Absent Husbands, Waiting Wives: A Case Study in Civilian Interpretation

By Alexander Schwennicke '22

2022 Winner of the Program on Biblical Law and Christian Legal Studies Student Writing Prize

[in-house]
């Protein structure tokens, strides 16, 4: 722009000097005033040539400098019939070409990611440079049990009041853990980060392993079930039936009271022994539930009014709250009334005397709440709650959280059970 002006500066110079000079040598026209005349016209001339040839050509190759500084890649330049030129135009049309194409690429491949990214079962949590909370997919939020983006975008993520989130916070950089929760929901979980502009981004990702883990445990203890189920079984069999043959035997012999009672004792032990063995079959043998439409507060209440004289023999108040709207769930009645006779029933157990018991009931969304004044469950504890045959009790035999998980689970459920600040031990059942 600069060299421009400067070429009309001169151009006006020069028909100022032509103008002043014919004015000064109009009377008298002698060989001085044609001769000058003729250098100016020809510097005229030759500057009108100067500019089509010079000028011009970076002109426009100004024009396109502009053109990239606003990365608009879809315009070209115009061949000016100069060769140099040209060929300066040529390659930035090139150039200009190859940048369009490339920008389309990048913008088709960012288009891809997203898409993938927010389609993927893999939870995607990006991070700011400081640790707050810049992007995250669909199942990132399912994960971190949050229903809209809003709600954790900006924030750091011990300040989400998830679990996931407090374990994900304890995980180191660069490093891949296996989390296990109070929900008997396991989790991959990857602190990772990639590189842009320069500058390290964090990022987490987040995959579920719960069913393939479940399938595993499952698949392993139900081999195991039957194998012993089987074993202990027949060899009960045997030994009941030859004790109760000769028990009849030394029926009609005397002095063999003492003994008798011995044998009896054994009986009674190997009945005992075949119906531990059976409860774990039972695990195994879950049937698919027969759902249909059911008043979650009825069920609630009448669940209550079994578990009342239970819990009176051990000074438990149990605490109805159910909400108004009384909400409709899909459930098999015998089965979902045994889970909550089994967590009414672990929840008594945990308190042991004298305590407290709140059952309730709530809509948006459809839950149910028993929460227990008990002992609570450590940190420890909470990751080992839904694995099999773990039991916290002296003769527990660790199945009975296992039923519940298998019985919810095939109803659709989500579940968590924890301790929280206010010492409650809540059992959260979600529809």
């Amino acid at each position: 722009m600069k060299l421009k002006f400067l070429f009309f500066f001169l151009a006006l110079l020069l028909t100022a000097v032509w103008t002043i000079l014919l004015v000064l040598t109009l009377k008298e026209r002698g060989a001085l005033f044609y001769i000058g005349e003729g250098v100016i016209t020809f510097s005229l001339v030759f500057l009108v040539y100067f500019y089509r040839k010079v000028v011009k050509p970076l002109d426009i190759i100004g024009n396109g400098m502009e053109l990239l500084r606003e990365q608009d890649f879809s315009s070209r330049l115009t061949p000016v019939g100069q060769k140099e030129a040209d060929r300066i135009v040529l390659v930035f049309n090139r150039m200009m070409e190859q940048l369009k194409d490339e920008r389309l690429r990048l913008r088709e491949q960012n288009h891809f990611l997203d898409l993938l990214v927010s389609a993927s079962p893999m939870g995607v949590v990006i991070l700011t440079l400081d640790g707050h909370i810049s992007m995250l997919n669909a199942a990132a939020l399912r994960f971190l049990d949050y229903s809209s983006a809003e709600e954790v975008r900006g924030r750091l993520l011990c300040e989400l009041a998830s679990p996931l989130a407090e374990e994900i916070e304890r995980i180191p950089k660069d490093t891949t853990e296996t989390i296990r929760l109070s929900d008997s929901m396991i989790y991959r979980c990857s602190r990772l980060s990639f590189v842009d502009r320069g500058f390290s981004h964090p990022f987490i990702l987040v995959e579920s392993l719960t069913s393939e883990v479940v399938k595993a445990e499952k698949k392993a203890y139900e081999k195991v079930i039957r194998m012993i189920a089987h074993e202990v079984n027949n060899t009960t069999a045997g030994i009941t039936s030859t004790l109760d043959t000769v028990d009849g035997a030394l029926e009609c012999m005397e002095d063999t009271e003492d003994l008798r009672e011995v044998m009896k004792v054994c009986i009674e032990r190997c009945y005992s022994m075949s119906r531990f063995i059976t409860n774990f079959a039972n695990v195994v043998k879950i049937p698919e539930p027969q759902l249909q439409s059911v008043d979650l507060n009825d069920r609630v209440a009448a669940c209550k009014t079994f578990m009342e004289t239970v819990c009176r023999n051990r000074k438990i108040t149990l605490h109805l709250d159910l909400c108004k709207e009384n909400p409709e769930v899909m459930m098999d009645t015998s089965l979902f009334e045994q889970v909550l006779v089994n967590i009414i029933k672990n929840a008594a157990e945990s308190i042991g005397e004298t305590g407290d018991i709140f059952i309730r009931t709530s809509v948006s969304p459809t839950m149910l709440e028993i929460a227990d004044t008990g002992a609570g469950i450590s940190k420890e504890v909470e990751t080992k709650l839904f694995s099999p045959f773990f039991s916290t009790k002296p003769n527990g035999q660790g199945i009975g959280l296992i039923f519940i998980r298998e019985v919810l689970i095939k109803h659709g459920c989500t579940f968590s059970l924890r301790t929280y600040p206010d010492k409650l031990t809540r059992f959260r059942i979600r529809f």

If your spouse goes missing, may you remarry? What happens if your missing spouse later returns? This paper explores the answers that early thinkers in the civilian tradition—popes and canon lawyers writing from the fifth to the twelfth centuries A.D.—offered to these problems, which were as common and pressing in antiquity and the Middle Ages as they are today. This paper traces the twin influences of the law of the New Testament and Roman law in their responses, and argues that, over time, canon lawyers increasingly focused on the culpability of the wife who remarried during her husband’s absence: what she knew about her absent husband when she remarried and how she knew it assumed great importance. The paper also shows how, in their thoughtful struggle to craft a regime that was doctrinally defensible, consistent with prior rulings, and empathetic, civilian thinkers grappled with other, equally significant issues: (1) the equal treatment of men and women in marriage; (2) the relationship between Christian doctrine and classical Roman law; and (3) the deviation from hard legal rules in exceptional circumstances such as war.

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